We are currently examining ways of expanding that will provide these heroines an income. Yes, they can teach others within the sewing room but they need to be out displaying their clothes, selling and generating income for themselves and their family. Income is one way of clothing themselves with dignity. We are looking at small shops to rent in the village. Yes, we can find a shop in one second inside the camp, but that in reality will devalue their work. They need to be in the village and reach both the local village population and those from the camp who shop in the village. Villagers do not visit the camp. I believe this will be the next step for the Sewing Hope ladies, a small shop, a collective run by them, for them which we will need to sponsor for a few months until hopefully they become independent. This is not “it will happen tomorrow” but it is stirring and we are now teaching with an eye on “raising up” on “putting in place” those who have both the capability, wisdom and determination to run such a business. This is also a shift from everything being “not for profit” to realising that the season has changed, the sewing ladies need to work and earn a living, and raise up a younger generation to follow in their footsteps, namely that of empowerment and self-sufficiency.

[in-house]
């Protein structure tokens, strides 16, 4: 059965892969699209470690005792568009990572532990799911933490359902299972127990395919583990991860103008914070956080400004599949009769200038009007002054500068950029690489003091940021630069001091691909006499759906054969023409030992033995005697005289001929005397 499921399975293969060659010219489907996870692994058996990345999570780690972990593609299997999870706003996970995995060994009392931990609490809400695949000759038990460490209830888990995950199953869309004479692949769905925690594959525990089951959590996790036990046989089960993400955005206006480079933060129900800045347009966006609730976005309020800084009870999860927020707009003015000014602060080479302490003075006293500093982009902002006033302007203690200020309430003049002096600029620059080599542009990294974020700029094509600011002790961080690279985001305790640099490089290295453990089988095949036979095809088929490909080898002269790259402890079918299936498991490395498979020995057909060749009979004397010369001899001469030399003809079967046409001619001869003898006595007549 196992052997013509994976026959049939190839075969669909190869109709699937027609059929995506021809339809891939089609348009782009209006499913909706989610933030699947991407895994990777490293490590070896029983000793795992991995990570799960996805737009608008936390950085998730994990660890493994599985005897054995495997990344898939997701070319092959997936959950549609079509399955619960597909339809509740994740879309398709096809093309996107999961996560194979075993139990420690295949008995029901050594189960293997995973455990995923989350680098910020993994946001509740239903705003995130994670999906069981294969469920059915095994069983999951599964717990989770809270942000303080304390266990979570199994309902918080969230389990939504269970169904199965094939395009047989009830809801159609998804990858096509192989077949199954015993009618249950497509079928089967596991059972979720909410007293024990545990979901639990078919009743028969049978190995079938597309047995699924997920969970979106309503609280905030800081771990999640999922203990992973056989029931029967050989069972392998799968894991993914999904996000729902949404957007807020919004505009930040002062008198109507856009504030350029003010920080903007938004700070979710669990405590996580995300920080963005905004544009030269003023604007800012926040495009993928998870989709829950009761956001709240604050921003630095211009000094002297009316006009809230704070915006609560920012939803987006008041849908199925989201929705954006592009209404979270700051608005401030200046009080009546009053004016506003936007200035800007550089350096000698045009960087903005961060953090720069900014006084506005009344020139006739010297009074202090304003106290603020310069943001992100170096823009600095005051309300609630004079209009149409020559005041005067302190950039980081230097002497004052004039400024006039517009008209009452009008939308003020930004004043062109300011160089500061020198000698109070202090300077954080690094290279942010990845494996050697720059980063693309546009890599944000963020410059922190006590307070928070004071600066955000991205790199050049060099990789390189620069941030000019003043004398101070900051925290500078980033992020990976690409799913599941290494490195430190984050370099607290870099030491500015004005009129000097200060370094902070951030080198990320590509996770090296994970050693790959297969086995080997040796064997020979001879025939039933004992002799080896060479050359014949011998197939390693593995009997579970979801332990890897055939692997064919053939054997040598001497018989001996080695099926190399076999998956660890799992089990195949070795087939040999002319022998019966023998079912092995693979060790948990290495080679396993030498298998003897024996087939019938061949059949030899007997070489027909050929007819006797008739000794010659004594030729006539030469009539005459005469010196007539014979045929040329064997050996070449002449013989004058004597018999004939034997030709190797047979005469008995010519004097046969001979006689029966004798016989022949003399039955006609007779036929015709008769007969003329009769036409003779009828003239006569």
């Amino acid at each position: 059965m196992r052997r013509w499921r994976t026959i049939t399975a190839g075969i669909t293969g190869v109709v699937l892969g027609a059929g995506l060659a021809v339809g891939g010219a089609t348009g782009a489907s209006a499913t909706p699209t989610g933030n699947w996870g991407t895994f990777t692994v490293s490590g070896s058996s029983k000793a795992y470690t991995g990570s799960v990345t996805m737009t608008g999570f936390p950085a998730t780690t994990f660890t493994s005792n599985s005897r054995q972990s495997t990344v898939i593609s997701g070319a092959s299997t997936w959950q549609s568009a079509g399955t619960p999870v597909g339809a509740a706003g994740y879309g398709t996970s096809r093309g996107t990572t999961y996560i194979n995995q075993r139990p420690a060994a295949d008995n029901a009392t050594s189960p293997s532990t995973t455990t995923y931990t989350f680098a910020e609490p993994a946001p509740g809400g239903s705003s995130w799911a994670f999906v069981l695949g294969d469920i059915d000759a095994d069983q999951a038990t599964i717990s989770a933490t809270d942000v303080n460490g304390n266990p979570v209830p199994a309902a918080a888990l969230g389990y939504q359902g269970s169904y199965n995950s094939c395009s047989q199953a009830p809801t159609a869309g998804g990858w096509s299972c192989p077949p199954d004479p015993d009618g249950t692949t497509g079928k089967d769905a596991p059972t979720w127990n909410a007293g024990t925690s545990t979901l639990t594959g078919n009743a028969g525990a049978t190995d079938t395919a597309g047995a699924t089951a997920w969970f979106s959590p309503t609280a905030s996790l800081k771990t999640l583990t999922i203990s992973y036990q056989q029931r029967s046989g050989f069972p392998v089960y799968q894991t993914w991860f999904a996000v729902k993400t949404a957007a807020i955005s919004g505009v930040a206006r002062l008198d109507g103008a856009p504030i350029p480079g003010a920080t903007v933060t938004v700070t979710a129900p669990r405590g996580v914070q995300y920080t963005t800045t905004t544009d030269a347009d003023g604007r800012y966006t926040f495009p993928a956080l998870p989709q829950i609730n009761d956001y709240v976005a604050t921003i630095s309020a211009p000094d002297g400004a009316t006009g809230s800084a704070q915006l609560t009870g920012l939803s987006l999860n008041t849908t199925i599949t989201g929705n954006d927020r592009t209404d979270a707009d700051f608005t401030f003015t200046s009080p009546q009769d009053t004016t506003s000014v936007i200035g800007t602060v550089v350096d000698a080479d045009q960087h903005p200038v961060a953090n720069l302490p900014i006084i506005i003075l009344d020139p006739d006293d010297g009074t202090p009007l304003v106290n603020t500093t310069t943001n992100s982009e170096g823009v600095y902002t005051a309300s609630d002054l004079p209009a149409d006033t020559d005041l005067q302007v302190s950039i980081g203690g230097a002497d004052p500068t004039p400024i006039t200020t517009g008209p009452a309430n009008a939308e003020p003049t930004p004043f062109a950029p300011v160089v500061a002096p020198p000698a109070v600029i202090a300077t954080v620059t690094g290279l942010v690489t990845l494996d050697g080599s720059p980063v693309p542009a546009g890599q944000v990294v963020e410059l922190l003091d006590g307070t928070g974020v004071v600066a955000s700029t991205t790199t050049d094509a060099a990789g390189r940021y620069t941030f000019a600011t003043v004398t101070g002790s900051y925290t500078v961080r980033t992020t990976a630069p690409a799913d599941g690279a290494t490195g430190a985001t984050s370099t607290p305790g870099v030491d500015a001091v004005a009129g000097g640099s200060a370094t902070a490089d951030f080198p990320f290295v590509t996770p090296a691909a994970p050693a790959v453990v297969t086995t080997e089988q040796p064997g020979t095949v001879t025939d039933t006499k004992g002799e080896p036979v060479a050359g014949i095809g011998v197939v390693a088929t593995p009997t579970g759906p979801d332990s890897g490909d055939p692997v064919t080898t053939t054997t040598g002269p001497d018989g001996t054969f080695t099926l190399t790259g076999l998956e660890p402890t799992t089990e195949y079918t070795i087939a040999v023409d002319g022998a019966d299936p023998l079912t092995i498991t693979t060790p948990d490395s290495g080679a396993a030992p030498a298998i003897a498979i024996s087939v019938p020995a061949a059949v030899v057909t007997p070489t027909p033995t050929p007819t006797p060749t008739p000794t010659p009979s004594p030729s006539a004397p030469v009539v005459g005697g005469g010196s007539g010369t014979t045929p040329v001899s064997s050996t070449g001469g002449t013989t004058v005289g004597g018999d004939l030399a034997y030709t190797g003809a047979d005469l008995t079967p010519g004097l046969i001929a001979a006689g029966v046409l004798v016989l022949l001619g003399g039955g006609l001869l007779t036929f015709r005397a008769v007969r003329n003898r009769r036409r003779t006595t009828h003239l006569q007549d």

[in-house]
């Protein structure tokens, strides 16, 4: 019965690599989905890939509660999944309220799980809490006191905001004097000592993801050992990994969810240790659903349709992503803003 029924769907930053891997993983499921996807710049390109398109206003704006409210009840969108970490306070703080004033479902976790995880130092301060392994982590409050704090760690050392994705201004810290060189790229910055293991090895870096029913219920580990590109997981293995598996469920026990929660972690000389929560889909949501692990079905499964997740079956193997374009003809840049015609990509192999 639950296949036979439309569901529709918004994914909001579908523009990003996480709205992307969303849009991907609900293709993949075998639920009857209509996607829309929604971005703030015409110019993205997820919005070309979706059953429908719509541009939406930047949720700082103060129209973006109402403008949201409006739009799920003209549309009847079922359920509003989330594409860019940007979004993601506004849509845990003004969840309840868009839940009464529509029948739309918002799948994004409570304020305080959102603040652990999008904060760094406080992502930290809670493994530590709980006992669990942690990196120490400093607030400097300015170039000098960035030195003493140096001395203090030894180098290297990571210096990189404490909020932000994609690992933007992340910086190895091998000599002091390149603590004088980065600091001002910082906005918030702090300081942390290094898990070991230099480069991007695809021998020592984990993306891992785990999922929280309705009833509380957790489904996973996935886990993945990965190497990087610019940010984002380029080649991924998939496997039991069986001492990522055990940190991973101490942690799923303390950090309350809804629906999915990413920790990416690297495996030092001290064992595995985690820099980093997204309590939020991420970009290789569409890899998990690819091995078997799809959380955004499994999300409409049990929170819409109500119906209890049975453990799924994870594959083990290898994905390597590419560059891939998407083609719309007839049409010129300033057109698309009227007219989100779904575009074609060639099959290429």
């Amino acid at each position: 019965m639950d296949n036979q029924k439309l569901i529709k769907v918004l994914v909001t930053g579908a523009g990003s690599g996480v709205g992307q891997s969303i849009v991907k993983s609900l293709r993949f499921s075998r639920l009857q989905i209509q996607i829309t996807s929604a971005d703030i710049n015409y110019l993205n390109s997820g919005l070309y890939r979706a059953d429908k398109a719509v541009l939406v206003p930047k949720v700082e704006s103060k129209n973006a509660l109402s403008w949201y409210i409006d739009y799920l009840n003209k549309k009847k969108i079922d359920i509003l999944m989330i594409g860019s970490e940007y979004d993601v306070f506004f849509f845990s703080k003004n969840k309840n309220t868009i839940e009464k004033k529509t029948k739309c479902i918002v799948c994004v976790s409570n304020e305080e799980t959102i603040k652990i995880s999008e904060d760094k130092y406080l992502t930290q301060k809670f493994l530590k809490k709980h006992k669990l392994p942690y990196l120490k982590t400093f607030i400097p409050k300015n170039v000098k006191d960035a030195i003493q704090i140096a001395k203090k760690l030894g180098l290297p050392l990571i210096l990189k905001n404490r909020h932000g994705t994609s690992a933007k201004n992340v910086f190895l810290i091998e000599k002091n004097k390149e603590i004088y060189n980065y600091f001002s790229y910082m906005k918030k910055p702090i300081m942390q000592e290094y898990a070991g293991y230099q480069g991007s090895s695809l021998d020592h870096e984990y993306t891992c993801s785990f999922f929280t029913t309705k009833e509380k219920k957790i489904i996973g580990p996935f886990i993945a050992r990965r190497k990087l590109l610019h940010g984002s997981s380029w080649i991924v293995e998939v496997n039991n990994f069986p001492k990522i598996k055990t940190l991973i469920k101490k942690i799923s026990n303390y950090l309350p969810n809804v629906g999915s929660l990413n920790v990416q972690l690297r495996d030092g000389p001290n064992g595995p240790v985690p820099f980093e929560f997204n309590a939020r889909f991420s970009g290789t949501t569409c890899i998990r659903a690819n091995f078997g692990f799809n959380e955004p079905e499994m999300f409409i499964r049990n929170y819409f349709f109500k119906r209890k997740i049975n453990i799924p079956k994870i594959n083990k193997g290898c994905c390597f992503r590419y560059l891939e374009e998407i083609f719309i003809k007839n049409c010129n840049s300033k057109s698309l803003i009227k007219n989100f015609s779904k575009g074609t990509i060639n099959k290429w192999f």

I return to the words of our friend and mentor Miss Debra by way of conclusion today.
“As I engaged with the recent Festival of Freedom in April, the work of Springs of Hope and of these women loomed large in my thoughts and were on my mind as I prepared for Passover. Jews are obligated to tell the story of the Exodus from Egypt, each year, to remind ourselves "that once were slaves but now we are free.” In my family, we have a tradition that at this portion of the service, we close our books and have those gathered tell the story based on a guiding question or thought. This year, so influenced by the Sewing Hope ladies, I began with the topic of Resilience. I told those gathered around our table about my work with these ladies, how what I learned from them had helped me think about the story of the Exodus, through the elements of resilience and hope. The elements of Care for Others, Awareness of One’s humanity, and the Need for Community. These Yezidi women live and impart the lessons of resilience daily.” Debra B.